While in France, I had the opportunity to meet and have a brief conversation with zen master Thich Nhat Hanh (nicknamed Thay by his sangha). After telling him about my hopes of affecting change and awareness with the environment and to a larger extent Zoetica, Thay said to me, “You must be part warrior, part artist, and part yogi.” Then he simply smiled at me.
Of course, like any novice, my unvoiced mental response to such a statement was, “Huh?”
But I think over the past weekend I finally understood the full impact of Thay’s words. The launch of Zoetica really drove it home.
Warrior: I got this part right off the bat. This is easy for me. Anyone who knows me understands that I’m a fighter. I get up no matter how hard life throws punches, and I know how to win.
Starting a company is an absolute war, even one with Zoetica’s mission of “providing superior communication consulting, training, and strategy to help mindful organizations affect social change.” You are pushing a big boulder up a massive mountain for years, literally. Last week we had a great start, and I am proud of our accomplishments, but it was just the beginning of what will be a very long journey, and I felt it by Friday (as I do this week, too!).
Going to “war” — even for good outcomes — drains your soul. Further, so many fighters for peace are unpeaceful inside. And what does that really mean? How can we give away what we don’t have? That’s where Thay’s other two suggestions come into play.
Artist: Art represents a human’s capture of that in life that fascinates their soul. In essence, art expresses a person’s interpretation of the beauty, in the moment. When we express beauty in life, we come to appreciate the joy of living, and that my friends is invaluable.
In that sense, to be balanced as an entrepreneur or someone trying to affect change, we cannot be all warrior. For then there will be no beauty and we become the fight itself: Anger, misery, outrage, and yes, hate. At that point, one must ask one’s self what they are fighting for? Is it to relieve the world of an ill, or to revisit a seed of the negative past and indirectly, replenish the seed transmitting its angst into others?
About 18 months ago, I engaged in painting and then photography in full. Also, at least one or two posts a week tends to be a creative experience. Beauty through art channels my soul back to the spiritual core of life, and reminds me why I am here, what I hope to achieve.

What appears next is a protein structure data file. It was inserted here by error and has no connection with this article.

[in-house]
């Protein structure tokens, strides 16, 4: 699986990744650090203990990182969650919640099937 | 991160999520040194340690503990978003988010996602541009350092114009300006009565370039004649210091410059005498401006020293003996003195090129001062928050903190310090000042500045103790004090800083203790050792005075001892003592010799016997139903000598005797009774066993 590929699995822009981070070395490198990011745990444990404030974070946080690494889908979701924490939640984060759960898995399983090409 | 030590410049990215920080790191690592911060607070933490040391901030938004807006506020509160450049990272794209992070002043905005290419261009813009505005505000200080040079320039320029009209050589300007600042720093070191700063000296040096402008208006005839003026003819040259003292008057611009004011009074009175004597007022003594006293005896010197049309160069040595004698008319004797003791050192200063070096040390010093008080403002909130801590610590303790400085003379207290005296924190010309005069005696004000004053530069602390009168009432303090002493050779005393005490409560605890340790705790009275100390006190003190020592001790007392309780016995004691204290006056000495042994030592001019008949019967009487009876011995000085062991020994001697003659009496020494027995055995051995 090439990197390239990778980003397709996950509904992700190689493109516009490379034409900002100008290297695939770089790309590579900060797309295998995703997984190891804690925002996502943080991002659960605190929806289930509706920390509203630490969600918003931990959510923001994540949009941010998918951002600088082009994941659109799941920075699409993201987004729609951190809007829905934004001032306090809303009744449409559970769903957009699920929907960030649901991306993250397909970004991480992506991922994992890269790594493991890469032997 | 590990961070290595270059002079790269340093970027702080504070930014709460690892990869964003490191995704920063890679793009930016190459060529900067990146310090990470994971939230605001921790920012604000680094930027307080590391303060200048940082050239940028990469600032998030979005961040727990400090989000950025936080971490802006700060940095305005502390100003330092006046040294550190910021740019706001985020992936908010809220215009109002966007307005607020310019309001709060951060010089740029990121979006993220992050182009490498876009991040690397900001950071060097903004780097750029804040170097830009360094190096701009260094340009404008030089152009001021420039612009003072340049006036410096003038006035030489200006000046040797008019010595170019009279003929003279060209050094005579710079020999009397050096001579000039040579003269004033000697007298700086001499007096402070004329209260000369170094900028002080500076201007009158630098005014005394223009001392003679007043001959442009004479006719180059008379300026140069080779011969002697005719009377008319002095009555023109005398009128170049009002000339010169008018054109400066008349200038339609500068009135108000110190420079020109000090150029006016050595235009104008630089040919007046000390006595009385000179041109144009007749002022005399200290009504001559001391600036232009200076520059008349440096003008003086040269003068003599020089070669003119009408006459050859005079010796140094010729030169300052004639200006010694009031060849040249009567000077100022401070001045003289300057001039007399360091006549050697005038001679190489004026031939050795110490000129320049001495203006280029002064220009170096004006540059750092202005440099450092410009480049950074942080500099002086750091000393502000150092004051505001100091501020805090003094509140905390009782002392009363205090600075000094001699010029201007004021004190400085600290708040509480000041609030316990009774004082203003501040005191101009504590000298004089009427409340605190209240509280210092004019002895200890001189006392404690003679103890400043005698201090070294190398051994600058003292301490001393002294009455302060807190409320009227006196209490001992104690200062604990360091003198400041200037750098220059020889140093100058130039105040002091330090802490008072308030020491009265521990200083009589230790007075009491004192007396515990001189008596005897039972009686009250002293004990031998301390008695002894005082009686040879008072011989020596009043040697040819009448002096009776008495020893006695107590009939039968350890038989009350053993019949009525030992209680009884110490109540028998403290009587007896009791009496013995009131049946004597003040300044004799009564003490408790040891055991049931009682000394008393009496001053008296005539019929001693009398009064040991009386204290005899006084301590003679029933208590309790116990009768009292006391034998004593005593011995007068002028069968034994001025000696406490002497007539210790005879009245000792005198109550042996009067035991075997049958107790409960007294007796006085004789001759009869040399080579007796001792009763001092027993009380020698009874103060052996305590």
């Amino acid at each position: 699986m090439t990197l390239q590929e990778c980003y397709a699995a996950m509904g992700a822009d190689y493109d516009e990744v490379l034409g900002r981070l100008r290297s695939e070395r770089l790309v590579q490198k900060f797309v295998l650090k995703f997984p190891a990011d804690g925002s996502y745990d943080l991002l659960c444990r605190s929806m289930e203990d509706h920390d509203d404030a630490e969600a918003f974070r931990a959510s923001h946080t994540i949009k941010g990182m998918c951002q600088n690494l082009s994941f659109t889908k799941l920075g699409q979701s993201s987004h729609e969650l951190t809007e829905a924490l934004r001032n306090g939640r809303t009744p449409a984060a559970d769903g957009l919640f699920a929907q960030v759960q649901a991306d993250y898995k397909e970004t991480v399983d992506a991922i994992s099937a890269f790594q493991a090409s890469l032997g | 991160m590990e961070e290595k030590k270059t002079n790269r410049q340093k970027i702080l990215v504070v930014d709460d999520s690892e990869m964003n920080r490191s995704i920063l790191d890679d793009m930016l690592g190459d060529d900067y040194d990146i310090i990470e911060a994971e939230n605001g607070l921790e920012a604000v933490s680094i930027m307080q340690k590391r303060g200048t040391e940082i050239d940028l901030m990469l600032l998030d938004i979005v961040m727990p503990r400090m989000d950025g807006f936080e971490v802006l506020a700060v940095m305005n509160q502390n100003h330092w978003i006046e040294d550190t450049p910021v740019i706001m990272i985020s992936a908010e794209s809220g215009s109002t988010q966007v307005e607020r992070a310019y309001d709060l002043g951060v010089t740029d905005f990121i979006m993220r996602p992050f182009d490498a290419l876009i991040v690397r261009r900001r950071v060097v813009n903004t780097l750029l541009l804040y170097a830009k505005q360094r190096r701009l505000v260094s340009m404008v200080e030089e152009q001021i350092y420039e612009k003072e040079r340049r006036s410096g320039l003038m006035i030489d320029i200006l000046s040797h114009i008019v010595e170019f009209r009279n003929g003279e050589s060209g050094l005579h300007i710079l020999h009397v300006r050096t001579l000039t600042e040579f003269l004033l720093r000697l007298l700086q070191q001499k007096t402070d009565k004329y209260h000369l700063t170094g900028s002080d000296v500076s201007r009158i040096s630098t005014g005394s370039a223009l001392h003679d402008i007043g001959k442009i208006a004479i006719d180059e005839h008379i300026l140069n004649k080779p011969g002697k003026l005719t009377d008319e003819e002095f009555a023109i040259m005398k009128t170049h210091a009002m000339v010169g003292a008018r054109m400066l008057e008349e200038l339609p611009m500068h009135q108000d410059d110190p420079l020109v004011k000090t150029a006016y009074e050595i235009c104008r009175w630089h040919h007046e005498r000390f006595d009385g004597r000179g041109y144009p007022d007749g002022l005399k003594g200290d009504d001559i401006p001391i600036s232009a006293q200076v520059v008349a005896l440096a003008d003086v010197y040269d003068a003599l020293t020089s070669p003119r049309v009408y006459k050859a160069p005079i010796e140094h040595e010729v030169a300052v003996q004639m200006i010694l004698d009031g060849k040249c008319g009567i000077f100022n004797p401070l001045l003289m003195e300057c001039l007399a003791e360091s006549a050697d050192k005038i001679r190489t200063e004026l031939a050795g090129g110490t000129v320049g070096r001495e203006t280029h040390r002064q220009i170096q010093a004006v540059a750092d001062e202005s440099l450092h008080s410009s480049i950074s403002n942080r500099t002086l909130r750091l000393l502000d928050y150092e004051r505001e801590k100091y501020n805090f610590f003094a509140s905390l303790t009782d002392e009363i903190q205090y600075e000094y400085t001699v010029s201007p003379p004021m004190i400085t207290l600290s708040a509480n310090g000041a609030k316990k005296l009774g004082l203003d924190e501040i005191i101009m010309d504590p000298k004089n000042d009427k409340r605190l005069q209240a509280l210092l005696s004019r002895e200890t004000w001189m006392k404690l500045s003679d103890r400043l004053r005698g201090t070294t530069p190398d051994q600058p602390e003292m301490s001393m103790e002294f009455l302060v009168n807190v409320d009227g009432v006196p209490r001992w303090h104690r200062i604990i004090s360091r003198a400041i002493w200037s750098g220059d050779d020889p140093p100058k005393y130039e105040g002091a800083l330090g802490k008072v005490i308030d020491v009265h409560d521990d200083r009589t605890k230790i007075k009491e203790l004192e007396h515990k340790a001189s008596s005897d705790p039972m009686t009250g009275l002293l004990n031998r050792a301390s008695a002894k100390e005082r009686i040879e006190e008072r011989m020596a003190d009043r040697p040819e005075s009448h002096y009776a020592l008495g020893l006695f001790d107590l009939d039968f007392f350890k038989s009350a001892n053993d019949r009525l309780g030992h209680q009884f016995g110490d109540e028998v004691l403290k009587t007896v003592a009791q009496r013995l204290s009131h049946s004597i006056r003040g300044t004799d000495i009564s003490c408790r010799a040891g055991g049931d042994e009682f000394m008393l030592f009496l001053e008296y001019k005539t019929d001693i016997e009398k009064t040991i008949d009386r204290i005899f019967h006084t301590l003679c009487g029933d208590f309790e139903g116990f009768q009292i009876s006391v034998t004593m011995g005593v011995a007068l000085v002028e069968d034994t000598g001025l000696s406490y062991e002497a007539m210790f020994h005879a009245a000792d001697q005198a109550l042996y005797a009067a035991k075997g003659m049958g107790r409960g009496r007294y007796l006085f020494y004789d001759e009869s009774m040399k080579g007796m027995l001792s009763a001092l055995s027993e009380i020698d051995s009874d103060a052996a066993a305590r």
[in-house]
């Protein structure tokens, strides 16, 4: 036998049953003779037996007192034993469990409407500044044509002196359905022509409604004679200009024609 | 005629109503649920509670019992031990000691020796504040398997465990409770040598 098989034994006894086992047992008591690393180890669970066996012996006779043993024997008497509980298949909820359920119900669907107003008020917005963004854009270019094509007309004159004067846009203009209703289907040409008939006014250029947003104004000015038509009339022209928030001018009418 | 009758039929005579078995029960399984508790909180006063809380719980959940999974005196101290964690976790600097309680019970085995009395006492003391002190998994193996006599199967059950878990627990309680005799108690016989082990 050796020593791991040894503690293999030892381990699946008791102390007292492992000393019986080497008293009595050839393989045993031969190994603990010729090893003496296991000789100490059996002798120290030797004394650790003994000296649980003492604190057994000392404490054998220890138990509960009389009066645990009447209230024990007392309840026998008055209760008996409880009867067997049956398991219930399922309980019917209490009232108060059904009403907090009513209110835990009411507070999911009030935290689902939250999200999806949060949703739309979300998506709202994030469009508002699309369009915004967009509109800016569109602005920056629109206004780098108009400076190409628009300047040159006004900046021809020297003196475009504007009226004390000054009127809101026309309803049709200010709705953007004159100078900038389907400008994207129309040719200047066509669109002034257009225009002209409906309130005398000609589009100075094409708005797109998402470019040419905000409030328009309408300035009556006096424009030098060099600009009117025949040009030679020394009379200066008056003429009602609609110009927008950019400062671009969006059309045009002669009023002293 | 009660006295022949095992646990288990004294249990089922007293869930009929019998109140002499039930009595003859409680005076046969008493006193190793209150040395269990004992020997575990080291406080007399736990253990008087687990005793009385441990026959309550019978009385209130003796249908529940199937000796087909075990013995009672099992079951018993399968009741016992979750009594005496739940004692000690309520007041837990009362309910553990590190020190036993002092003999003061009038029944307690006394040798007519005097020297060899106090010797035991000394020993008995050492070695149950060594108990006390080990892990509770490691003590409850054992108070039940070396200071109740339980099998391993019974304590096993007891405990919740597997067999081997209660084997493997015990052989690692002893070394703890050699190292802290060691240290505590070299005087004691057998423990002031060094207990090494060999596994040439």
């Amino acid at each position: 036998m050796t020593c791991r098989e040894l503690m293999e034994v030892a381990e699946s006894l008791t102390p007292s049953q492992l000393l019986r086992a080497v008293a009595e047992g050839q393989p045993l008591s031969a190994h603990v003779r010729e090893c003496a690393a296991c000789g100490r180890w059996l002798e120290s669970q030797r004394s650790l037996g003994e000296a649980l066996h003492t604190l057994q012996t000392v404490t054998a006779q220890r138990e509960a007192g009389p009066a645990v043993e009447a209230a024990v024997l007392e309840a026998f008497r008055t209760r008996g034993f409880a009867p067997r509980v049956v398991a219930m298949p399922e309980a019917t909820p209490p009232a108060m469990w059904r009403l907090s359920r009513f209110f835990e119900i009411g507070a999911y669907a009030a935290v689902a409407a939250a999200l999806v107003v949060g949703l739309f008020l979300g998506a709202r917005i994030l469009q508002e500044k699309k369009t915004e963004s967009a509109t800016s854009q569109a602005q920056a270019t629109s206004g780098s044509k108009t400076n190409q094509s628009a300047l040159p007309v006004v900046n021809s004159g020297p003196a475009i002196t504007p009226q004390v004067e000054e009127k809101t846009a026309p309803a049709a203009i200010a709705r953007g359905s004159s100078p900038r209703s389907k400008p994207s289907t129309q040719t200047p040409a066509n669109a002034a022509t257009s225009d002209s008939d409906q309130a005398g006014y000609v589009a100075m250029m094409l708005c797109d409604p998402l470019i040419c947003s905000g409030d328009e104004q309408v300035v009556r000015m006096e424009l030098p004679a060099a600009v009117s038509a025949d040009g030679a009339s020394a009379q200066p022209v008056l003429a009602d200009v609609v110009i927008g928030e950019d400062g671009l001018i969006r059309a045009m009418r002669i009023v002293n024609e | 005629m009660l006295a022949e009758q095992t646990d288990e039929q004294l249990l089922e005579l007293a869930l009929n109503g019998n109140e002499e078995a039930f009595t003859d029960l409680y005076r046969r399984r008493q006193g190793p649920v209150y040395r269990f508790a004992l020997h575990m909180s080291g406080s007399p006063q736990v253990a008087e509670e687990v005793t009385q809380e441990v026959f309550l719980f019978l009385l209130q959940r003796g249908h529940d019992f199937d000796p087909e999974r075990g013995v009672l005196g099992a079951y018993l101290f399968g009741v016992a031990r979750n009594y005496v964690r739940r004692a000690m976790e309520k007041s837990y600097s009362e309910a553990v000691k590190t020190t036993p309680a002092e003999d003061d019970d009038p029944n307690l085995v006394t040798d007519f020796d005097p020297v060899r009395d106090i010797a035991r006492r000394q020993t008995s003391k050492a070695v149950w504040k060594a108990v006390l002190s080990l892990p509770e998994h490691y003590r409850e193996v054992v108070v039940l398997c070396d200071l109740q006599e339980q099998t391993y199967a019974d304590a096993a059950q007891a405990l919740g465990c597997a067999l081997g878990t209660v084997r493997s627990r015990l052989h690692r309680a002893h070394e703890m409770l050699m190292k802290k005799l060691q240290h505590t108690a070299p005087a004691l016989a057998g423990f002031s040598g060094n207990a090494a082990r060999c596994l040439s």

Yogi: OK, I think it’s important to define this word because there are many western misconceptions of it. A yogi practices yoga, which simply means, “any of the methods or disciplines prescribed, especially a series of postures and breathing exercises practiced to achieve control of the body and mind, tranquillity, etc.”
I simply take this to mean one must engage in whatever spiritual activity it takes to become peaceful and loving in mind. Prayer, meditation, walking in nature, exercise, and even taking and editing photos. Whatever it takes to calm my mind.
The yogi part was the light bulb for me this weekend. Four years ago when I started Livingston Communications I fought and fought and fought until I dropped. Then when I recovered, I fought some more. This type of slog is the prescribed state of the American entrepreneur. Everything became about the company, and I had no balance in my life. It also made me pretty miserable after a while.
But to achieve my hopes with the environment, and on a larger scale our dreams with Zoetica, such behavior will not do. There must be balance. To help the world, to achieve the kind of result where we are truly benefitting others, I truly believe I must be a warrior for the beauty I appreciate in life everyday, and I must do so with peace in my heart and mind. For I cannot give away what I do not possess.
Warrior, Artist and Yogi really seems to be a prescription for spiritual balance. In that spirit, I spent much of last weekend practicing, and also editing photos. And hopefully as a result, my efforts this week yielded more peace with the effect of more positive change. Thanks, Thay.